Central Intelligence (**1/2): A measure of the Rock’s comedic flexing ability

central_intelligence

Central Intelligence – 2016

Director Rawson Marshall Thurber
Screenplay Ike Barinholtz, David Stassen, Rawson Marshall Thurber
Starring Kevin Hart, Dwayne Johnson, Amy Ryan, Aaron Paul, Danielle Nicolet, Timothy John Smith, Megan Park, Ryan Hansen, Thomas Kretschmann, Phil Reeves, Jason Bateman, Melissa McCarthy, Kumail Nanjiani

If there are two actors in the universe making more movies than Samuel L. Jackson, they are Kevin Hart and Dwayne Johnson. The range for Hart and Johnson may not be extreme, but they sure have the recipe for someone who is looking to forget about life for a while on a Friday night.

Johnson, aka WWE’s The Rock, has grown into an action movie icon. He’s got a large presence, but an astute self-awareness. There have been some bumps in the road and he’s taken some risks, but he’s been bankable if not award worthy.

Central Intelligence is a step in the right direction. We get a healthy dose of his action skills, but his comic timing is sharpened to the point where he’s actually funny. We’re not talking Arnold funny, either.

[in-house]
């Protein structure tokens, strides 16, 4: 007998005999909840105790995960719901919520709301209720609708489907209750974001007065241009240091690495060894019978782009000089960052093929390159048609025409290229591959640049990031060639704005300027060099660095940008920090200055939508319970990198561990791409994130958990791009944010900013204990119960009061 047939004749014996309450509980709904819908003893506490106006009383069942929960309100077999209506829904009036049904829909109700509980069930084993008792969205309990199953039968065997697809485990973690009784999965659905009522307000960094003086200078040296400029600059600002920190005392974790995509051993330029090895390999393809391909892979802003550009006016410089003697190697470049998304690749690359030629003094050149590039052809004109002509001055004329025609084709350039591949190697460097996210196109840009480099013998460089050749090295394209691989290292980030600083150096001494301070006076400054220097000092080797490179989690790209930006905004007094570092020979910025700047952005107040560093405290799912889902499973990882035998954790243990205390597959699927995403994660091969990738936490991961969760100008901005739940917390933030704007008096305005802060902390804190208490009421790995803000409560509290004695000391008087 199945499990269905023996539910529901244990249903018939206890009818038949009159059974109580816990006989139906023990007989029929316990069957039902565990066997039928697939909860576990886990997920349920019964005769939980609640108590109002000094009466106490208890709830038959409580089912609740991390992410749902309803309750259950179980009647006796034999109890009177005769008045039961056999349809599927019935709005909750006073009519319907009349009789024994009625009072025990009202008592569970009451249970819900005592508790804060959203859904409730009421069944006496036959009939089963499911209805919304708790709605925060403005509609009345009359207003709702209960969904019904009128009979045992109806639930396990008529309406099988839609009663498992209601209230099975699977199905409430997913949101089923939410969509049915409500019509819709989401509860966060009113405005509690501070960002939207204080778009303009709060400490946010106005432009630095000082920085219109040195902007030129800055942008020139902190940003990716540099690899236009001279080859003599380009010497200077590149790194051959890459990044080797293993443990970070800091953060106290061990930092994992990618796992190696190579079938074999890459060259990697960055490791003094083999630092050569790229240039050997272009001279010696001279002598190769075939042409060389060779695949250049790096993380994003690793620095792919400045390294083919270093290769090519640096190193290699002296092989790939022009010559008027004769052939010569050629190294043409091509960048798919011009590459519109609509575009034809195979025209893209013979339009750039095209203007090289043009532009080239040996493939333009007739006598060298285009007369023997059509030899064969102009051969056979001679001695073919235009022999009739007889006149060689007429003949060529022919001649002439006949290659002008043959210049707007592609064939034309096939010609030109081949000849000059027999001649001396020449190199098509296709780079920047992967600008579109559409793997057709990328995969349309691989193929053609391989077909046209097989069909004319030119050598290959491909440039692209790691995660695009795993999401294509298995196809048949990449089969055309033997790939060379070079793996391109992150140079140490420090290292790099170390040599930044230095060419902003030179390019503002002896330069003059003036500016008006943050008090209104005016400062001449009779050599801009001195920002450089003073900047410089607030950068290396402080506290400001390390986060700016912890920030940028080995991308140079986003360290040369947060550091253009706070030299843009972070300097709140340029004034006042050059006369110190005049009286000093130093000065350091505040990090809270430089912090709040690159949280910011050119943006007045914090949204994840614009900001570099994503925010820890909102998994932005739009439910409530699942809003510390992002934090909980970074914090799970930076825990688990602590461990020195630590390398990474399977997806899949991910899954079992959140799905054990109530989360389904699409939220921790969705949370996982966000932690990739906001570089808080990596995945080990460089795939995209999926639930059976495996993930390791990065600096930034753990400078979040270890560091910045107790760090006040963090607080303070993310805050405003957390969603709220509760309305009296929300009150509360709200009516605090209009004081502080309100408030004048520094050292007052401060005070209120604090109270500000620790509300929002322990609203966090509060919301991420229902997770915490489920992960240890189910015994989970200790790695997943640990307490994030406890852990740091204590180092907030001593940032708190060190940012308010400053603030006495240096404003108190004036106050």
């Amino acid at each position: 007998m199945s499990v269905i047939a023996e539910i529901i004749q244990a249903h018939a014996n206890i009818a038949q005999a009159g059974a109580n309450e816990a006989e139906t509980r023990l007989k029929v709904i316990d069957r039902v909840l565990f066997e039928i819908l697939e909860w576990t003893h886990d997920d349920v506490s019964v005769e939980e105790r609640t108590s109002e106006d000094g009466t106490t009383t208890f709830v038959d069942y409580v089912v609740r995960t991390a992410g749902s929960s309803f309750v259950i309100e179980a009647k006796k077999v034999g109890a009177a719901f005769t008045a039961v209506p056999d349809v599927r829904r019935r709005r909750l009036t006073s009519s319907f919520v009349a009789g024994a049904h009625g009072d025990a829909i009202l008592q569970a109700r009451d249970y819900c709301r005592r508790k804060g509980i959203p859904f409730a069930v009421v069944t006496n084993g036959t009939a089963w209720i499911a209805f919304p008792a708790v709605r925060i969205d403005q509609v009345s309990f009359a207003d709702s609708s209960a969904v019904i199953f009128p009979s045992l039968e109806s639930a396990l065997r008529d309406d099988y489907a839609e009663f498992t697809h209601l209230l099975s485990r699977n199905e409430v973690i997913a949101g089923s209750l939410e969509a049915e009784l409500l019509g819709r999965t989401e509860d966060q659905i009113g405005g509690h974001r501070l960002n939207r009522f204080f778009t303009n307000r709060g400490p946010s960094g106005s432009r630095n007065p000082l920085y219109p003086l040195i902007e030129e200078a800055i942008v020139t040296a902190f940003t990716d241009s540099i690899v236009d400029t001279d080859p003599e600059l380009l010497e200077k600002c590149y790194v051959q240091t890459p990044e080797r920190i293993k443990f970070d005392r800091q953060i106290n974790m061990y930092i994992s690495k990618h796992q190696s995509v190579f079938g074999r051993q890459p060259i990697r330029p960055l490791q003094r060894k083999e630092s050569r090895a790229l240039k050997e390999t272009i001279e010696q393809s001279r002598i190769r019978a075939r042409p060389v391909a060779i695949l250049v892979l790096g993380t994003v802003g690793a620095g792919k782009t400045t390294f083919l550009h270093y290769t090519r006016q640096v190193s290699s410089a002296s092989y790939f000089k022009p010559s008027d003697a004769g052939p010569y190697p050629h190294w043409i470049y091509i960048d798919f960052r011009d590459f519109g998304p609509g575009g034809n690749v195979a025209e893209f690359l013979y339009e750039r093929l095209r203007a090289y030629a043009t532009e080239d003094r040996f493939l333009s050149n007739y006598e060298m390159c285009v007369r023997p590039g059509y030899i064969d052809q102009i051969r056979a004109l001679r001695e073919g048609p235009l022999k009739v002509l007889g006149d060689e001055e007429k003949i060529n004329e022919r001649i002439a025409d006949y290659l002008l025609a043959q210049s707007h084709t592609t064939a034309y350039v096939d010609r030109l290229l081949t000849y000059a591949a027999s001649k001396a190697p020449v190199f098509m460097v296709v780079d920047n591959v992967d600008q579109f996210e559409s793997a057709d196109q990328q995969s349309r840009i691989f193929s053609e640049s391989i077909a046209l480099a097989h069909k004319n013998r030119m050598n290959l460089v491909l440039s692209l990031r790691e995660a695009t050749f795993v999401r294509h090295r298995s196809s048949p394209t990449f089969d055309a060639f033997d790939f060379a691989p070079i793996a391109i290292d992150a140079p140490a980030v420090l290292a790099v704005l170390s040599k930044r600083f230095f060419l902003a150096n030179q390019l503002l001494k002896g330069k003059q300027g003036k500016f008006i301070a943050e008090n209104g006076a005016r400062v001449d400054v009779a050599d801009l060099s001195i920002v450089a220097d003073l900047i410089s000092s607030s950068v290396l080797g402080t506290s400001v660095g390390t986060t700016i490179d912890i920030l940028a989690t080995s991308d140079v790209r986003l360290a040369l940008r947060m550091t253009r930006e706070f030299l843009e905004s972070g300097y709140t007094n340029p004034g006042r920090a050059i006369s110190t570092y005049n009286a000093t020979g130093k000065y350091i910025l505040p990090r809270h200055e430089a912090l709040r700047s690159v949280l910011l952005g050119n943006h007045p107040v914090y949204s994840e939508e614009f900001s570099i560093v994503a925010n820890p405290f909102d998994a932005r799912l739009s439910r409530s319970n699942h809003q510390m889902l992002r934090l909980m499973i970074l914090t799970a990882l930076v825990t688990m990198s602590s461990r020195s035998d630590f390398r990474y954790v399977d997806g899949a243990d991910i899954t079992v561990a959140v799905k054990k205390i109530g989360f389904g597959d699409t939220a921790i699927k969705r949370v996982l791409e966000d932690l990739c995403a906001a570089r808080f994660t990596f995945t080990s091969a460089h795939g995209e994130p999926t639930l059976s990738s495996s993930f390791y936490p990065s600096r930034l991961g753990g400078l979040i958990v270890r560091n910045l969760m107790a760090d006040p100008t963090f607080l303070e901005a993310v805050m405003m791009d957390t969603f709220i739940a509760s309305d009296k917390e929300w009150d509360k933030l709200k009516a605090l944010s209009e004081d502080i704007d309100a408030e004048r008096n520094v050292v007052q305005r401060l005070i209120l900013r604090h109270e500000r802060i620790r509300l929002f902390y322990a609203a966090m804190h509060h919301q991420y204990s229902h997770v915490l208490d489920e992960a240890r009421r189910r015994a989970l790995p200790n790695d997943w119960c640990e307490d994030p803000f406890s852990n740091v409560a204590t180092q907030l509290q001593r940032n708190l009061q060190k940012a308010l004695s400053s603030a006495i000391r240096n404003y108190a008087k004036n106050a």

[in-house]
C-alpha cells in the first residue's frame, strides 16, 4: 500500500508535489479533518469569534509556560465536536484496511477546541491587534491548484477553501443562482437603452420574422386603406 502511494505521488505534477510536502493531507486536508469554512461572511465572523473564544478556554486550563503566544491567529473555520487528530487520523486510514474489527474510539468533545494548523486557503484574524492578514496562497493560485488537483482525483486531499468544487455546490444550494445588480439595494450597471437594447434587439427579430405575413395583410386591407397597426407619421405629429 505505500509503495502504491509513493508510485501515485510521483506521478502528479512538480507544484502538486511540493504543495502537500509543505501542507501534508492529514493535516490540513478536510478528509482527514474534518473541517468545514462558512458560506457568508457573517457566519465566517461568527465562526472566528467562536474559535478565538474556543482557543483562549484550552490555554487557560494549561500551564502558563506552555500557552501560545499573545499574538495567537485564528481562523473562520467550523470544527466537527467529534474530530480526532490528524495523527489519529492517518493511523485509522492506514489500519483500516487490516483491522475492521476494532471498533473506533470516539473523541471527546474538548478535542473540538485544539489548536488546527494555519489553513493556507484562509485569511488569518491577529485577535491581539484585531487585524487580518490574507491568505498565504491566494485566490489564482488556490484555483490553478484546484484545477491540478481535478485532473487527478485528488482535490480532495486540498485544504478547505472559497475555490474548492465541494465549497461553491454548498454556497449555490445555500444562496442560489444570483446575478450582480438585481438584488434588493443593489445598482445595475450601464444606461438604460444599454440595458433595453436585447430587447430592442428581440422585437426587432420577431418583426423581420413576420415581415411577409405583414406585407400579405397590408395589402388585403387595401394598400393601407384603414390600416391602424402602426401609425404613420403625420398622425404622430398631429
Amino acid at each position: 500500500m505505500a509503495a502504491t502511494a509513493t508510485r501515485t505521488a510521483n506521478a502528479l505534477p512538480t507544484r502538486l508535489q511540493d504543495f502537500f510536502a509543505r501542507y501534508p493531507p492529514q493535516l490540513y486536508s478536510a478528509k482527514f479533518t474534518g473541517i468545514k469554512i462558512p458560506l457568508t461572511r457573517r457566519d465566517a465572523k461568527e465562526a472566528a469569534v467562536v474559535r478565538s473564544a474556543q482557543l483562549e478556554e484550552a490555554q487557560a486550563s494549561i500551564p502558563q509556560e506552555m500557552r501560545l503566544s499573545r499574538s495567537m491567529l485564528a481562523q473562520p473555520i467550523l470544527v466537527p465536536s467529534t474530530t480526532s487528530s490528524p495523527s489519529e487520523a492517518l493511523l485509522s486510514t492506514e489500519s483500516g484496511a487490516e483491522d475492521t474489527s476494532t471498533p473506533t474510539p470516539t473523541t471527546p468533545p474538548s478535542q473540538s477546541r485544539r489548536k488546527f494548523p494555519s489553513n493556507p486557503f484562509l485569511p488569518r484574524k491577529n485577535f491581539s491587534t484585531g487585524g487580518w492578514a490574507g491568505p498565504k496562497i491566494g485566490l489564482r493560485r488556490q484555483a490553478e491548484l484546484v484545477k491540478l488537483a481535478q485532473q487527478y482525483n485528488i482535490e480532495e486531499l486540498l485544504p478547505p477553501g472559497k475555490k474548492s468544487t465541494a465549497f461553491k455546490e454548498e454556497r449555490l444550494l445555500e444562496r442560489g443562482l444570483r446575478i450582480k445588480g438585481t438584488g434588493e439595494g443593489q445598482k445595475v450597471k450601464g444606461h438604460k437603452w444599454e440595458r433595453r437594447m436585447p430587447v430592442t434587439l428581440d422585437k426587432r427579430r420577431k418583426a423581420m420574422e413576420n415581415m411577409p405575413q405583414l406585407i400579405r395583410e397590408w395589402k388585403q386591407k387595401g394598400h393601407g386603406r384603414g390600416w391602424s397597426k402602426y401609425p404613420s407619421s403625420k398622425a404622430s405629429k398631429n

The story is about Robbie Wheirdicht (Johnson) and Calvin “Golden Jet” Joyner (Hart). In High School, Wheirdicht is (Johnson given a bad digital makeover) a fat dweeb. Inexplicably, he is caught singing in the shower while the rest of the school is at an assembly celebrating Calvin being the best High School student ever. Yeah, it’s not subtle, but it gets worse. While he’s accepting his award, he gets surprised by seeing Wheirdict’s naked body sliding across the floor. So Calvin covers Robbie with his massively decorated letterman’s jacket.

Cut to 20 years later. Calvin has a good job, but is dissatisfied with his life as he sees younger employees promoted over him. He is in the midst of one of his bouts of self-pity, about to decline an invitation to his High School reunion when he gets a friend request from a “Bob Stone,” on Facebook. Cutting to the chase, Bob is Robbie and he’s now a very studly CIA agent.

The story is no great shakes. Someone is on the lamb after losing his partner. For some reason, this plot needs Joyner as an accountant. Let me tell you a secret…there was no need for Joyner as an accountant.

Central Intelligence is at its best when it’s awkward. Hart is good as it gets these days when it comes to that. Johnson is even better. Playing against his manly stereotype places him atop the list of one note action heroes like Stallone, Schwarzenegger and Vin Diesel. It’s the first step towards better performances that no one else his size can approach.

Let’s be serious though. This isn’t mensa material. It’s a big dumb action comedy. There is nothing here as funny as Thurber’s Terry Tate, Office Linebacker and thank goodness there is nothing nearly as bad as We’re The Millers. It might get a few sequels, and that’s fine. I’m pretty sure I won’t remember one joke in 5 years, but I will smile when I think about it, just the same.

(**1/2 out of *****)

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